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Saturday, 16 April 2016

RR as chef: a brief life

VR retired two years after I did. I occupied myself in the empty house writing freelance articles and preparing evening meals for the five days of the working week. Ironically the freelance work became financially, if not intellectually, successful but even the extra £12,000 a year it brought in wasn't sufficient encouragement to keep going into old age. I turned to fiction from which I haven't made a penny.

That left the kitchen. You'll notice I say "preparing evening meals", I don't say "cooking". That doesn't mean I heated a Tesco's made-up cottage pie, only that my work in the kitchen was perfunctory, rigid and dismissive. My repertory consisted of fifteen predictable dishes (fish pie, lasagne, vegetable soup, macaroni cheese, meat loaf, eggs mornay, etc) all created from scratch and repeated twice a month.

Did I risk boring my wife to death at the table? No sir! She maintains neither the limited range nor my lack of imagination mattered a scrap. The fact that someone other than she was producing dinner was all that counted.

My view is I "assembled" these dishes, I didn't "cook" them. In cooking, constituents change radically, a cake being the obvious example. Cooking also involves risk. One assembles  bolognese sauce, one (riskily) cooks hollandaise sauce. The nearest I came to cooking was putting together béchamel (Or was it the preliminary roux?) that is the basis of the white stuff in lasagne and fish pie.

I look back on this period of my life as faintly heroic, outside established norms. VR regards it wistfully, wishing I’d resume. If pressed hard enough I agree to lunch out.

Most men have never made béchamel/roux and I enjoy the sense of exclusivity. Male achievement is not confined to hairy-chests or self-indulgent work with spanners.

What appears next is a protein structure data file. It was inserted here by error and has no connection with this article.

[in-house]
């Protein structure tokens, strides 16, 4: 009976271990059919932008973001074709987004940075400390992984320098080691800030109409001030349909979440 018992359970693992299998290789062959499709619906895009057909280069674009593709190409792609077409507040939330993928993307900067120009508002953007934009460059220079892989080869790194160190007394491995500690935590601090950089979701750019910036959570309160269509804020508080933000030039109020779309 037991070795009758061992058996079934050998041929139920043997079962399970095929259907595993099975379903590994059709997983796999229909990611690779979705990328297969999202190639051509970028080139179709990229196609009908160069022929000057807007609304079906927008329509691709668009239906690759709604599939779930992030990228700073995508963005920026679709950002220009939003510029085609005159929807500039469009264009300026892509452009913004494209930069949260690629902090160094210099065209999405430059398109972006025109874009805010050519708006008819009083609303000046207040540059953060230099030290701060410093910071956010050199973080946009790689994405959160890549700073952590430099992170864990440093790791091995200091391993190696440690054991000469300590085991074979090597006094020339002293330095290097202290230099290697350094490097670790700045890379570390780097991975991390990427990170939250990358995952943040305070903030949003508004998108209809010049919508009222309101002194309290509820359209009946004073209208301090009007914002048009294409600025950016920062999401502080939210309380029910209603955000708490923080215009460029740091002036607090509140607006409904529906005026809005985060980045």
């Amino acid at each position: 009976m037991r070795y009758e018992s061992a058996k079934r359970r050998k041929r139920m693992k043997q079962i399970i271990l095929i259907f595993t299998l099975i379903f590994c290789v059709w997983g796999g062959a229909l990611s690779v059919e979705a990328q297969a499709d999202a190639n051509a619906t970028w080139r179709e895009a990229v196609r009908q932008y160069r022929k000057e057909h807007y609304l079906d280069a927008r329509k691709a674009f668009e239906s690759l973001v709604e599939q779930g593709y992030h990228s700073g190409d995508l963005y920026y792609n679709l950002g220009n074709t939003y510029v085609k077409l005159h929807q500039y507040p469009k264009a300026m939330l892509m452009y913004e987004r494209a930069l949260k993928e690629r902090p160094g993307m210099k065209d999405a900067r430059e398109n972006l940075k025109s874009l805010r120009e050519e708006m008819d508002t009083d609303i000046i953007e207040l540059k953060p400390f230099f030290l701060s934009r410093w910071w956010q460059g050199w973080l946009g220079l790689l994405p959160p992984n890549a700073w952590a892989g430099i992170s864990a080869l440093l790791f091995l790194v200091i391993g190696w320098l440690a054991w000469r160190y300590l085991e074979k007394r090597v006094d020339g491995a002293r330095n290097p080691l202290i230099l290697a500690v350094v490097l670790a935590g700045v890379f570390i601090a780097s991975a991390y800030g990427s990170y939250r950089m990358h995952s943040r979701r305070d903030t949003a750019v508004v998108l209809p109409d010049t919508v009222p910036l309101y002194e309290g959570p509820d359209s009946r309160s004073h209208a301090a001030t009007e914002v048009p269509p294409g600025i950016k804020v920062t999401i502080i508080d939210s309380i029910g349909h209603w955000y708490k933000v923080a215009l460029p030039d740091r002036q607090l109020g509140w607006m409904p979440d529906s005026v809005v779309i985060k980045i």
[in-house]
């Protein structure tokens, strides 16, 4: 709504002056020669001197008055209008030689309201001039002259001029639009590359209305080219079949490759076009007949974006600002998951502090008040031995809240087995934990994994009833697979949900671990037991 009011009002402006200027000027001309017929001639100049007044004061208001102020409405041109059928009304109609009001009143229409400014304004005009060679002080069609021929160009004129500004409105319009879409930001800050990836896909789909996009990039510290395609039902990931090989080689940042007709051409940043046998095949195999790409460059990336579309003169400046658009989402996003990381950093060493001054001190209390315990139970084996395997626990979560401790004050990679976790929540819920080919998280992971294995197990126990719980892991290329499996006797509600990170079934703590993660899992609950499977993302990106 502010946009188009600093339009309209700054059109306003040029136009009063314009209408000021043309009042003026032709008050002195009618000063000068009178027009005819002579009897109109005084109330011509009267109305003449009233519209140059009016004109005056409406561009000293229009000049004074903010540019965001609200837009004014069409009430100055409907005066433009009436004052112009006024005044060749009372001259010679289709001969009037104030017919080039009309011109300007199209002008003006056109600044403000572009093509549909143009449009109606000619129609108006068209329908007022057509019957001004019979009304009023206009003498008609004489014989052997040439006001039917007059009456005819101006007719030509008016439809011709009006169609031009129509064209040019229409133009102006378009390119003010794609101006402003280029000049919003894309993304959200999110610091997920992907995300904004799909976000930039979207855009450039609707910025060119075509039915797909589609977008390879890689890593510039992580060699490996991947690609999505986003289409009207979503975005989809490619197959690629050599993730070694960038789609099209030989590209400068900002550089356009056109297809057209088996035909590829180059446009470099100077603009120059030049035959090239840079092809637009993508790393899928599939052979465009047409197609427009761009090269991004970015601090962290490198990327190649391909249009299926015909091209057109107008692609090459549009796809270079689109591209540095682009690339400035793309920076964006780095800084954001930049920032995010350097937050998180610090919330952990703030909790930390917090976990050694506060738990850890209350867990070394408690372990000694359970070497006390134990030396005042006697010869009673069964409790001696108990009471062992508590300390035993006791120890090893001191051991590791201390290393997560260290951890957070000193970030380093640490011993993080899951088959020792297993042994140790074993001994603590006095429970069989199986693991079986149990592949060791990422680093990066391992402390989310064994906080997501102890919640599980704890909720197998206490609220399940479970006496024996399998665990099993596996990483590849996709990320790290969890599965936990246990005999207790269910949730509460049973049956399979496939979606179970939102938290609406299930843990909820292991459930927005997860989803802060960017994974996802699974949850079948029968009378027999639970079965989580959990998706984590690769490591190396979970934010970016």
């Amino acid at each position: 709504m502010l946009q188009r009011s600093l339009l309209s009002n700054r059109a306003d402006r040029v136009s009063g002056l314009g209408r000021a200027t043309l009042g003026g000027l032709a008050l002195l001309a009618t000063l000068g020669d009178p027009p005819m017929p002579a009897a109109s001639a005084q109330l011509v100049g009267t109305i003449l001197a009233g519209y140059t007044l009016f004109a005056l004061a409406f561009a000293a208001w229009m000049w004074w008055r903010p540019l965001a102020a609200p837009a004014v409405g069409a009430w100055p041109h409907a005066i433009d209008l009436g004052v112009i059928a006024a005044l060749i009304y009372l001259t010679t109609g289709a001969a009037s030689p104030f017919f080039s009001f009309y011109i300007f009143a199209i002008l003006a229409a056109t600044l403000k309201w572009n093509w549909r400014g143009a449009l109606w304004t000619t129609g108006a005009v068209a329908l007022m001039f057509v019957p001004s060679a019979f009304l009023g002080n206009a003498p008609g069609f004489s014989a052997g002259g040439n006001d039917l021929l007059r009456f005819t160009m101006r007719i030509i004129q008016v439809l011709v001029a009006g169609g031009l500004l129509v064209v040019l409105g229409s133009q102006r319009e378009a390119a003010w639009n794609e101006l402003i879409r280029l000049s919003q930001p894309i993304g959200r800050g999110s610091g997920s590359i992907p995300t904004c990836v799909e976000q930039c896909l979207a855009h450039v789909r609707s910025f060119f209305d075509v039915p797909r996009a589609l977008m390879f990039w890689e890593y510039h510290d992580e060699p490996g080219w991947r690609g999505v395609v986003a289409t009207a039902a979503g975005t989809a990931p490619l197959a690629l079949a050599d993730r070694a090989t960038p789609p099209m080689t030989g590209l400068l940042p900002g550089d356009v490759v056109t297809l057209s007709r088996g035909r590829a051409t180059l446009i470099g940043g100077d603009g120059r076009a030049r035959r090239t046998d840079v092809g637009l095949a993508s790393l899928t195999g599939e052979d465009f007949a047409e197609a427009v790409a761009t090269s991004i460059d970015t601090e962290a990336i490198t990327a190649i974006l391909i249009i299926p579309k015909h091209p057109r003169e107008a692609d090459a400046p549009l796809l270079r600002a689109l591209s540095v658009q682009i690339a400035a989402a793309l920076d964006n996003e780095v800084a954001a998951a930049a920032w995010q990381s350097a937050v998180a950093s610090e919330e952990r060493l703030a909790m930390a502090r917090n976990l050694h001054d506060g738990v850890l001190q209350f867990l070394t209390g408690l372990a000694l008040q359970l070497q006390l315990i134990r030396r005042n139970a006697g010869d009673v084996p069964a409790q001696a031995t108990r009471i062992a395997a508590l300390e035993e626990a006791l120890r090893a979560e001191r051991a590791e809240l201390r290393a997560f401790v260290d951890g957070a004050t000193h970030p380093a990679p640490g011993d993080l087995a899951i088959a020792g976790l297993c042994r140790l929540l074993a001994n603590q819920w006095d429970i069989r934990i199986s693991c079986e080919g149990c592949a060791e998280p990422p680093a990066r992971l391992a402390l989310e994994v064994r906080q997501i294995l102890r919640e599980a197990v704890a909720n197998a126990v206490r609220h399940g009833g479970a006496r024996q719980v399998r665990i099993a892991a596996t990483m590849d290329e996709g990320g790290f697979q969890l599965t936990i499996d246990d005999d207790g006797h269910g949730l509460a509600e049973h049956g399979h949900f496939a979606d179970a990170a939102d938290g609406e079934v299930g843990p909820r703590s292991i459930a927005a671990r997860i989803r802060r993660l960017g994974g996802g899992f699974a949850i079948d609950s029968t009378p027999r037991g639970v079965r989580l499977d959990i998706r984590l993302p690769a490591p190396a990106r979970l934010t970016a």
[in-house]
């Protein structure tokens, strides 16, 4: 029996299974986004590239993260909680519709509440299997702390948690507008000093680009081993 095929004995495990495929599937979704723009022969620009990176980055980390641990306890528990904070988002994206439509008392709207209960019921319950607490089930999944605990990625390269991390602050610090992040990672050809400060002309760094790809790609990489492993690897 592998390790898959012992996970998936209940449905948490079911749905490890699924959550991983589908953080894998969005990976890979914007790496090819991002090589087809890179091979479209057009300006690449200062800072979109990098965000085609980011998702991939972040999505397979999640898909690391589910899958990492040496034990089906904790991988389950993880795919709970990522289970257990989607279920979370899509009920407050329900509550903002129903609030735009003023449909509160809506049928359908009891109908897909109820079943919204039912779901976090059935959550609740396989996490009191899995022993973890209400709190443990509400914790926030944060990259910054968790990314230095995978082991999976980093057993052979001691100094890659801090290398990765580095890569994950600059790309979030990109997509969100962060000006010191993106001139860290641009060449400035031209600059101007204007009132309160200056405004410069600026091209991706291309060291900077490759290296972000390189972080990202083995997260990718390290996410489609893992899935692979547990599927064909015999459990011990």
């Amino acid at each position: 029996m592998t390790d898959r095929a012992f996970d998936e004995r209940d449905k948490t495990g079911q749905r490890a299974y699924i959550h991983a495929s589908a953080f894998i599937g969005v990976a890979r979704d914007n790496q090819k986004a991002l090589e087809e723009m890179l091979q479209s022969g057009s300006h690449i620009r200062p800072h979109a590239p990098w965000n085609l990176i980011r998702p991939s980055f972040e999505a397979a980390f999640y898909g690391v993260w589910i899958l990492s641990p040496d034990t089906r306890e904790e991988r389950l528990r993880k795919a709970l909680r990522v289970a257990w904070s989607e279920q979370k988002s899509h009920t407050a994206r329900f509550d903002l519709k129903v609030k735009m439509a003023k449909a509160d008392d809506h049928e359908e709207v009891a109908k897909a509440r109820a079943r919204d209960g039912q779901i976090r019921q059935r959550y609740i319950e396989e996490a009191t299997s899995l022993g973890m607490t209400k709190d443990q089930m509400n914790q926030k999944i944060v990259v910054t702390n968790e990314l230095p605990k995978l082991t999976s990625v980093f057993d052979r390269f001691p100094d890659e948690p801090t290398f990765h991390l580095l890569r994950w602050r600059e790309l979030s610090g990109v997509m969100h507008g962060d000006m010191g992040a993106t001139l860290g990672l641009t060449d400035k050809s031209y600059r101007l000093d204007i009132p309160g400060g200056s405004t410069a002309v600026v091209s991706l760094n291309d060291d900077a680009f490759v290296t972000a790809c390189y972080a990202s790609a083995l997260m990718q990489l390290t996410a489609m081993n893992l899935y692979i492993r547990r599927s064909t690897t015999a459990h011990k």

10 comments:

Marly Youmans said...

One of the reasons I have gotten as much done as I have--sometimes it seems very little, but it could have been less--is that my husband cooks dinner. He is an ingenious and imaginative cook and baker, so that I am constantly contemplating how soon it is before I must diet. He started to take over when our second child was a toddler, and it has been a great thing for me. All those hours....

He gets on jags. Once he made a cheesecake just about every day for a month so that he could perfect his mode. For a while, he just cooked right through issues of Gourmet magazine. At times he goes on bouts of foreign cookery. It's fun and so helpful for me. I can't begin to think what my favorite dishes he has made were, though I remember with some longing the croissants he made.

Your wife knows she was lucky in that time!

Roderick Robinson said...

Marly: I envisage a short story: Cheesecake Jag. The husband, X, cooks from pure sensual delight (after all, cooking appeals to the full five senses), glad too that his work contributes to the comity of the family. But never admits this at the Yugoslav Club softball team where his acceptance (as replacement catcher) is often at risk because his dignity as a man of the cloth is thought to be in conflict with the rest of the members who are all employed in beer distribution.

We'll assume this takes place in Milwaukee although the echt Yugoslav Club softball group is based in a Pittsburgh suburb.

Secretly X's wife, Y, submits one of the cheesecakes produced during X's jag under her own name to a competition, intending to reveal the cake's real author at the prize-giving. Members of the Yugoslav Club are present at this event and via a plot device I haven't yet worked out Y recognises the consequences her revelation will bring about for X, her husband. So she lies; says she made the cheesecake; wins a prize.

In bed that evening Y asks X if it can ever be morally right to lie on behalf of a person one loves. And awaits his answer.

Your husband is, of course, an unequivocal hero quite unlike the somewhat ambiguous X. I don't think there's anything more I can add other than to say you're definitely lucky too

Avus said...

"self-indulgent work with spanners" could be (or is!) meant for me, RR. I have little interest in food and none at all in cooking it. However I can manage a quick fry up after degreasing my hands and then a return to the workshop after eating it. One must get the priorities in order!

Roderick Robinson said...

"little interest in food". So what exactly is the point of calling in at the quality tea-rooms?